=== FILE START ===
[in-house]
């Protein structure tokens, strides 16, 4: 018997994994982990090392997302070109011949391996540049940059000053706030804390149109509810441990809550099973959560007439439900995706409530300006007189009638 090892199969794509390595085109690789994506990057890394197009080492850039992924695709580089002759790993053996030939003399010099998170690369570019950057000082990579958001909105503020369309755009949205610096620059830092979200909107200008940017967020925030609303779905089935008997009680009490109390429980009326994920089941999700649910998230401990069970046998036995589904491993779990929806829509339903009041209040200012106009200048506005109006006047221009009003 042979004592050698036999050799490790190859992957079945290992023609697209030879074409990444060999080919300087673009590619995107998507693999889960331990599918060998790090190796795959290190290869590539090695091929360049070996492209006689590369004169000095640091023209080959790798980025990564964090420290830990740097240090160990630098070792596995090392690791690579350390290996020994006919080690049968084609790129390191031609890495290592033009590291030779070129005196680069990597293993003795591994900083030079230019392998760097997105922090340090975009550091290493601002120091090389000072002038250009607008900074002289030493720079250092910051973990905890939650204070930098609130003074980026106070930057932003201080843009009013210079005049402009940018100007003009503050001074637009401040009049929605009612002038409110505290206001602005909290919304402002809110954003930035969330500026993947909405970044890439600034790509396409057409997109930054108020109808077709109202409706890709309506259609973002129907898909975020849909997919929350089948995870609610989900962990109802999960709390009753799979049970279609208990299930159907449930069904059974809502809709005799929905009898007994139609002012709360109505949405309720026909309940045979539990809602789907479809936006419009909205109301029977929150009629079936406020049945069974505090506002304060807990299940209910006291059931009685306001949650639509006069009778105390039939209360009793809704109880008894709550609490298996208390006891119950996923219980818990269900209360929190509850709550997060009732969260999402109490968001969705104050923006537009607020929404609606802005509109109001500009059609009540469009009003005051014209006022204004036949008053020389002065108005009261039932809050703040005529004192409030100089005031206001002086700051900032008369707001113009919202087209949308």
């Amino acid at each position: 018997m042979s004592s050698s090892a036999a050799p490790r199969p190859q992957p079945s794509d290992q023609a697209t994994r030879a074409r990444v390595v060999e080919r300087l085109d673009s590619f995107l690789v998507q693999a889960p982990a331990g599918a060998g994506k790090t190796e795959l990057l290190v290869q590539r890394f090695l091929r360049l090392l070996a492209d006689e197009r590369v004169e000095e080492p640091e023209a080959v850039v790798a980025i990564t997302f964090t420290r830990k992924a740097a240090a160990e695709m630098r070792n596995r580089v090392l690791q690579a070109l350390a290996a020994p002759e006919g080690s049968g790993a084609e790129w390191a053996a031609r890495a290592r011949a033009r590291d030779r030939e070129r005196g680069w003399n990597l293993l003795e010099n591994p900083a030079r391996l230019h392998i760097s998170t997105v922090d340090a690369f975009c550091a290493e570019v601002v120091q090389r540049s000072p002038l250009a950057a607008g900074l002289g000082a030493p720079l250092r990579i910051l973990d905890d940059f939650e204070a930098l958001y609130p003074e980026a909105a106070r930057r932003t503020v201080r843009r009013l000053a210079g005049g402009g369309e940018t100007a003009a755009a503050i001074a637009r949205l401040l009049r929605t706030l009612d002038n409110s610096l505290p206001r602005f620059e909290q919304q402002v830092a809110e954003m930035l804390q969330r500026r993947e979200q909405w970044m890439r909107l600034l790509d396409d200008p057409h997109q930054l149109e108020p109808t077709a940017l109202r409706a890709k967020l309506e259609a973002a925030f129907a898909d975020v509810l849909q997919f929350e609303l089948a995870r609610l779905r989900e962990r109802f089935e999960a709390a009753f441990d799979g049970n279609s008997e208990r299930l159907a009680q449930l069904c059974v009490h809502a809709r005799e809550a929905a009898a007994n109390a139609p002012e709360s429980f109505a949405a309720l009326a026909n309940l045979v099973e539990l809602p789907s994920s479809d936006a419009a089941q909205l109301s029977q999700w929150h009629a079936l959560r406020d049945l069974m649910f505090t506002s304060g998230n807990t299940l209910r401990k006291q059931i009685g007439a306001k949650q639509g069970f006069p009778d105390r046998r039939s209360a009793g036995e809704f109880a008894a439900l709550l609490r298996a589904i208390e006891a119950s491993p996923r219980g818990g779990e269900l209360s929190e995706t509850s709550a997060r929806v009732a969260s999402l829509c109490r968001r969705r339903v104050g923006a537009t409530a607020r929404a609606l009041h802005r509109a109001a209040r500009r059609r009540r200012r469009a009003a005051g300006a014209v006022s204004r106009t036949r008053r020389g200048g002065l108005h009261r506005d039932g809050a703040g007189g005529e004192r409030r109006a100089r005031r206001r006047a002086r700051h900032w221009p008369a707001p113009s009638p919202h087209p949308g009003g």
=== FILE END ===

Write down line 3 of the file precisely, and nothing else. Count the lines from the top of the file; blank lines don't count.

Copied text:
């Amino acid at each position: 018997m042979s004592s050698s090892a036999a050799p490790r199969p190859q992957p079945s794509d290992q023609a697209t994994r030879a074409r990444v390595v060999e080919r300087l085109d673009s590619f995107l690789v998507q693999a889960p982990a331990g599918a060998g994506k790090t190796e795959l990057l290190v290869q590539r890394f090695l091929r360049l090392l070996a492209d006689e197009r590369v004169e000095e080492p640091e023209a080959v850039v790798a980025i990564t997302f964090t420290r830990k992924a740097a240090a160990e695709m630098r070792n596995r580089v090392l690791q690579a070109l350390a290996a020994p002759e006919g080690s049968g790993a084609e790129w390191a053996a031609r890495a290592r011949a033009r590291d030779r030939e070129r005196g680069w003399n990597l293993l003795e010099n591994p900083a030079r391996l230019h392998i760097s998170t997105v922090d340090a690369f975009c550091a290493e570019v601002v120091q090389r540049s000072p002038l250009a950057a607008g900074l002289g000082a030493p720079l250092r990579i910051l973990d905890d940059f939650e204070a930098l958001y609130p003074e980026a909105a106070r930057r932003t503020v201080r843009r009013l000053a210079g005049g402009g369309e940018t100007a003009a755009a503050i001074a637009r949205l401040l009049r929605t706030l009612d002038n409110s610096l505290p206001r602005f620059e909290q919304q402002v830092a809110e954003m930035l804390q969330r500026r993947e979200q909405w970044m890439r909107l600034l790509d396409d200008p057409h997109q930054l149109e108020p109808t077709a940017l109202r409706a890709k967020l309506e259609a973002a925030f129907a898909d975020v509810l849909q997919f929350e609303l089948a995870r609610l779905r989900e962990r109802f089935e999960a709390a009753f441990d799979g049970n279609s008997e208990r299930l159907a009680q449930l069904c059974v009490h809502a809709r005799e809550a929905a009898a007994n109390a139609p002012e709360s429980f109505a949405a309720l009326a026909n309940l045979v099973e539990l809602p789907s994920s479809d936006a419009a089941q909205l109301s029977q999700w929150h009629a079936l959560r406020d049945l069974m649910f505090t506002s304060g998230n807990t299940l209910r401990k006291q059931i009685g007439a306001k949650q639509g069970f006069p009778d105390r046998r039939s209360a009793g036995e809704f109880a008894a439900l709550l609490r298996a589904i208390e006891a119950s491993p996923r219980g818990g779990e269900l209360s929190e995706t509850s709550a997060r929806v009732a969260s999402l829509c109490r968001r969705r339903v104050g923006a537009t409530a607020r929404a609606l009041h802005r509109a109001a209040r500009r059609r009540r200012r469009a009003a005051g300006a014209v006022s204004r106009t036949r008053r020389g200048g002065l108005h009261r506005d039932g809050a703040g007189g005529e004192r409030r109006a100089r005031r206001r006047a002086r700051h900032w221009p008369a707001p113009s009638p919202h087209p949308g009003g």